Thursday, March 4, 2004

Asbestos: Think Again

A six-month EWG Action Fund investigation into asbestos in America uncovered an epidemic of asbestos disease and mortality that affects every state and virtually every community in the country. Asbestos kills 10,000 Americans each year, 2,500 more than skin cancer, and that number appears to be increasing. While most of these individuals are workers exposed decades ago, asbestos is not yet banned and more than 1 million people are currently exposed to asbestos on the job. Millions more are exposed to asbestos in the environment. As long as asbestos continues to be used in consumer products and remains available for dispersion in millions of buildings and homes where it was used liberally for half a century, it will continue to kill and injure thousands of innocent people for decades to come.

Advocates of asbestos tort reform argue that excessive litigation by individuals injured by asbestos is bankrupting scores of major corporations and may even bankrupt the U.S. economy. A review of public statements by corporations with asbestos liability shows otherwise. "Bankrupt" companies put quite a different face on this liability for Wall Street investors, calling their asbestos bankruptcies "good news" (Halliburton), with "little impact on day-to-day operations" (Babcock and Wilcox).

Most companies that have been through asbestos bankruptcies are highly competitive and profitable. This is because asbestos bankruptcies are not liquidations, but are reorganizations that shield all company assets and subsidiaries from future asbestos claims as they attempt to provide fair compensation for individuals and families harmed by decades of highly profitable, but largely uncontrolled, asbestos manufacturing and use.

Asbestos is a public health problem of epidemic proportions. More than 100,000 people will die of asbestos diseases in the United States in the next ten years, and many more than that will be forced to live with painful, permanent and debilitating lung damage.

But asbestos is also a story of unparalleled corporate callousness. For more than 50 years, company after company was willing to lie to their workers about the known hazards of asbestos, mislead regulators, manipulate science, and delay worker safeguards. During all of this time, not a single producer, user, or insurance company stepped forward to defend the health and rights of workers who, with full knowledge of management and medical staff, were literally dying by the thousands from exposure to this substance.

It was only through the courts that this story was uncovered. It was only through the courts that some small percentage of injured workers and their families received some assistance in managing the personal tragedy of asbestos injury and death.

Now comes the Congress with a plan to help the victims of asbestos. The core of this plan is a national asbestos trust fund of uncertain size. The proposed legislation and the fund it would create have been criticized by asbestos victims and their lawyers as a bail-out for companies with asbestos liability that is inadequate to help all injured parties, and will confiscate money from people who have already had their day in court and been awarded funds to help them manage their illnesses.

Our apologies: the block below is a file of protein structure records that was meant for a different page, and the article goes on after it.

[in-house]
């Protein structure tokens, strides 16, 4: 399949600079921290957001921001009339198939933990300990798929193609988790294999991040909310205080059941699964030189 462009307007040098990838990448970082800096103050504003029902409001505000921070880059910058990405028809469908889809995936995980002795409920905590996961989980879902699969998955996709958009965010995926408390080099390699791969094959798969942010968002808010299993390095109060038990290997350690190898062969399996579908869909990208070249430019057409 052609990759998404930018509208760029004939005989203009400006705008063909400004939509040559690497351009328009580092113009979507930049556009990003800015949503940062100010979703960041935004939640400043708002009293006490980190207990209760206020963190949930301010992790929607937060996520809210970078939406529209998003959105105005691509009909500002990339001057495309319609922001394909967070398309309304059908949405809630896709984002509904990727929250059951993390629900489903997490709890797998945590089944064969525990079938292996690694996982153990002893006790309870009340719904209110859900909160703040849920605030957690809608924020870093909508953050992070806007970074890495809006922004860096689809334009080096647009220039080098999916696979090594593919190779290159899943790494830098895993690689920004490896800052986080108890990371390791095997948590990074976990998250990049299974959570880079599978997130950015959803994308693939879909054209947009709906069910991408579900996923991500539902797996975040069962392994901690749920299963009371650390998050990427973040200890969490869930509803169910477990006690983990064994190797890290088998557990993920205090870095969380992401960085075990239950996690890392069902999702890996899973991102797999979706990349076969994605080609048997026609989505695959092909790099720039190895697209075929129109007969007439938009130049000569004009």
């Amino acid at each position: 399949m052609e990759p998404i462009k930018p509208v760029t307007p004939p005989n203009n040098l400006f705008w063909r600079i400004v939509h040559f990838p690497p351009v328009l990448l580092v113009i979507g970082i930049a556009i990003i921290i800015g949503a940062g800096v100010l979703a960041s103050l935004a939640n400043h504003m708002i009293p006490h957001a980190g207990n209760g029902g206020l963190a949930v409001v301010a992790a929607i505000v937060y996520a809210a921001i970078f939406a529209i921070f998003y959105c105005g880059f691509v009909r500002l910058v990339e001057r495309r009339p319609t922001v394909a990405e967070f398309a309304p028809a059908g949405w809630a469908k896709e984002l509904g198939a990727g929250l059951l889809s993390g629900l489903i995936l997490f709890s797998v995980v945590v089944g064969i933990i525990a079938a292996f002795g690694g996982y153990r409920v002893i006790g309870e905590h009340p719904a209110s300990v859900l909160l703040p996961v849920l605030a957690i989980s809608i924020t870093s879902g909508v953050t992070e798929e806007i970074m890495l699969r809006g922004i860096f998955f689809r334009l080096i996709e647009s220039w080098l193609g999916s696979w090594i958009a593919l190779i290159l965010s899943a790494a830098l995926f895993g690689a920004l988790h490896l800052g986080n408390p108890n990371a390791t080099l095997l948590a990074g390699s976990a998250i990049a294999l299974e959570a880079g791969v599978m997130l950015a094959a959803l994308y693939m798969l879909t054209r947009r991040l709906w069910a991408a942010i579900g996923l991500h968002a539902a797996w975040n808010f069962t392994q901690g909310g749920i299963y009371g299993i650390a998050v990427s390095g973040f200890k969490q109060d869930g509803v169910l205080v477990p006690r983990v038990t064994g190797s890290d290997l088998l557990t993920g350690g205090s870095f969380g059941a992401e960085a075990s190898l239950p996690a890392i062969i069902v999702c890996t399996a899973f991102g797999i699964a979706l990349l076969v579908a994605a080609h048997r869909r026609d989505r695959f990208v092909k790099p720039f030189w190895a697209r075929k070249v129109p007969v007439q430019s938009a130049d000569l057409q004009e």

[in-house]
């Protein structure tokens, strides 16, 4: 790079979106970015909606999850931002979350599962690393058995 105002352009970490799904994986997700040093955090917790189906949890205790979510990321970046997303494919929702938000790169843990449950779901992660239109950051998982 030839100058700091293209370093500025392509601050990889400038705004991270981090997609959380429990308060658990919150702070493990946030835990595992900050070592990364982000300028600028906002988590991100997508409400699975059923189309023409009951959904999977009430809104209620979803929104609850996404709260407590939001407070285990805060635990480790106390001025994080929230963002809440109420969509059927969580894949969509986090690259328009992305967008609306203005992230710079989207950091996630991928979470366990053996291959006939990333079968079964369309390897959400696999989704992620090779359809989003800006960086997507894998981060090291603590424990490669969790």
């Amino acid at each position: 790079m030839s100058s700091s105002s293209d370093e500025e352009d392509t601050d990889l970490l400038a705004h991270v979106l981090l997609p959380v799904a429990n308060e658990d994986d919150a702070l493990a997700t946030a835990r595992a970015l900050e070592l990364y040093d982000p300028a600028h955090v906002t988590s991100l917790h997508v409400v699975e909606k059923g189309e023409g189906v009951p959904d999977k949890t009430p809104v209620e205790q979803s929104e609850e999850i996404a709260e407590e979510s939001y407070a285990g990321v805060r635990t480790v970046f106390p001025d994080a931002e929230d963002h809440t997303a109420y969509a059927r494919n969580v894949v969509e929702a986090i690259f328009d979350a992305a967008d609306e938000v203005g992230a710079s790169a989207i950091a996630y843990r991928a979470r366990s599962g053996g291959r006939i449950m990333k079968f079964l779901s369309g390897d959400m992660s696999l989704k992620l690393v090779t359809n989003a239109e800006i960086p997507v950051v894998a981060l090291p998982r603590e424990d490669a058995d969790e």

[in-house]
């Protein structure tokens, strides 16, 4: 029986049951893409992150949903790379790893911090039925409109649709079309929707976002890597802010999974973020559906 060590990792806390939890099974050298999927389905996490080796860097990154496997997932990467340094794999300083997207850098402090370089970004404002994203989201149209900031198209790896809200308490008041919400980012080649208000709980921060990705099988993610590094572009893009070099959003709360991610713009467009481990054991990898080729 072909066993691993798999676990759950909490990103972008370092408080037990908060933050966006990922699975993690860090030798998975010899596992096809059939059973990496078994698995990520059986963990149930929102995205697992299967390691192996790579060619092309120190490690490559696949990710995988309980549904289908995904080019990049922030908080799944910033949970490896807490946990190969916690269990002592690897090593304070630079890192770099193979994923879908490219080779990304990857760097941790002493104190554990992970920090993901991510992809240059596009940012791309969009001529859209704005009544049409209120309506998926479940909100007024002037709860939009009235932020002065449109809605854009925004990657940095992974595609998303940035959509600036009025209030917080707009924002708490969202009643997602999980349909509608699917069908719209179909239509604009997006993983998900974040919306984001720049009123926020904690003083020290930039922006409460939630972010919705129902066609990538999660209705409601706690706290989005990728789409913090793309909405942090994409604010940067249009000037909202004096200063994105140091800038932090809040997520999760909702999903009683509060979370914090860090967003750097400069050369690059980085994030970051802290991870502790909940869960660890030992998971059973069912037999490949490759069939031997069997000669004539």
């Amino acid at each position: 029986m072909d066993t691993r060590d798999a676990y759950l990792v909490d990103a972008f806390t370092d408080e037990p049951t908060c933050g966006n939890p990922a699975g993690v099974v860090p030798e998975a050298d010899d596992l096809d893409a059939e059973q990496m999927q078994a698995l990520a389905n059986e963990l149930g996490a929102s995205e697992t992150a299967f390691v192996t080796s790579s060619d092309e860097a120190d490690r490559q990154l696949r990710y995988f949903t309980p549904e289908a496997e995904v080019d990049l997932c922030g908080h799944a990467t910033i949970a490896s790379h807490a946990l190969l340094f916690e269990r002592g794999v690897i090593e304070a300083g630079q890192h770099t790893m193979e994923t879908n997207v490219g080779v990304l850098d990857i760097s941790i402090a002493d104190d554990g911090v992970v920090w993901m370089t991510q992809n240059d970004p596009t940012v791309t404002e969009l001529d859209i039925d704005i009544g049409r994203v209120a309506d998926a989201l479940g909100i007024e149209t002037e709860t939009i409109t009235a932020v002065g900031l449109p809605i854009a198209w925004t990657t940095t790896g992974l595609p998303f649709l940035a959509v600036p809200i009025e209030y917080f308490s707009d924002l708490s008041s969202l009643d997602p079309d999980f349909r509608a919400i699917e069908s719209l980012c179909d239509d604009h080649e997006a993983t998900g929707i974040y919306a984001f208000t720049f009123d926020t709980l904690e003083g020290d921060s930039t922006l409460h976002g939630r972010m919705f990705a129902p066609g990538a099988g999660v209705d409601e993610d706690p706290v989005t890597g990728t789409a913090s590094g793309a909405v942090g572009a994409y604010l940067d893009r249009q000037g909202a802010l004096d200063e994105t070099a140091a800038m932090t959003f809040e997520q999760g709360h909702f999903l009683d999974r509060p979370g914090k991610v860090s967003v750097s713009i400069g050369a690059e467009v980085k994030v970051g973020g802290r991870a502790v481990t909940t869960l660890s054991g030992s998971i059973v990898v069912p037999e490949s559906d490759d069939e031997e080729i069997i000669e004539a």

The asbestos tragedy is so enormous that a national trust fund may indeed be part of a solution. The fund proposed by Senators Frist and Hatch, however, is grossly insufficient. It is capped at about $110 billion dollars but according to an independent analysis of a 2003 study commissioned by the insurance industry, the fund may need to be tripled to more than $300 billion to provide for all people injured by asbestos over the next 50 years (Peterson, 2003b).


Whatever solution is adopted, be it a fund, litigation, or a combination of the two, it must adhere to the following principles.

  • Everyone injured by asbestos must receive a fair measure of assistance, and this help must not be delayed, denied, or made more complicated by any action taken by the Congress. Because asbestos is still used this means that funds must be available to help people for at least another 50 years, and very likely longer.
  • In order to ensure that everyone injured by asbestos receives help, the Congress should establish a major federal asbestos health screening initiative through the National Institute for Occupational Safety and Health. The goal would be to screen everyone with work history of asbestos exposure to identify the millions of people likely injured by asbestos.
  • No one should be forced to give up their right to legal representation. A national trust fund may be part of an equitable solution to the asbestos epidemic, but participation in the fund must be optional, as it is with the fund established to help families of the World Trade Center disaster.
  • Asbestos must be banned. There is no reason to continue the litany of unnecessary injury and death that comes from asbestos use. Alternatives exist, the time to ban asbestos is now.
  • Asbestos remediation must be tightly monitored by health and environmental authorities. A string of recent press accounts reveals that unsafe, and even fraudulent practices are rampant in the asbestos remediation industry.
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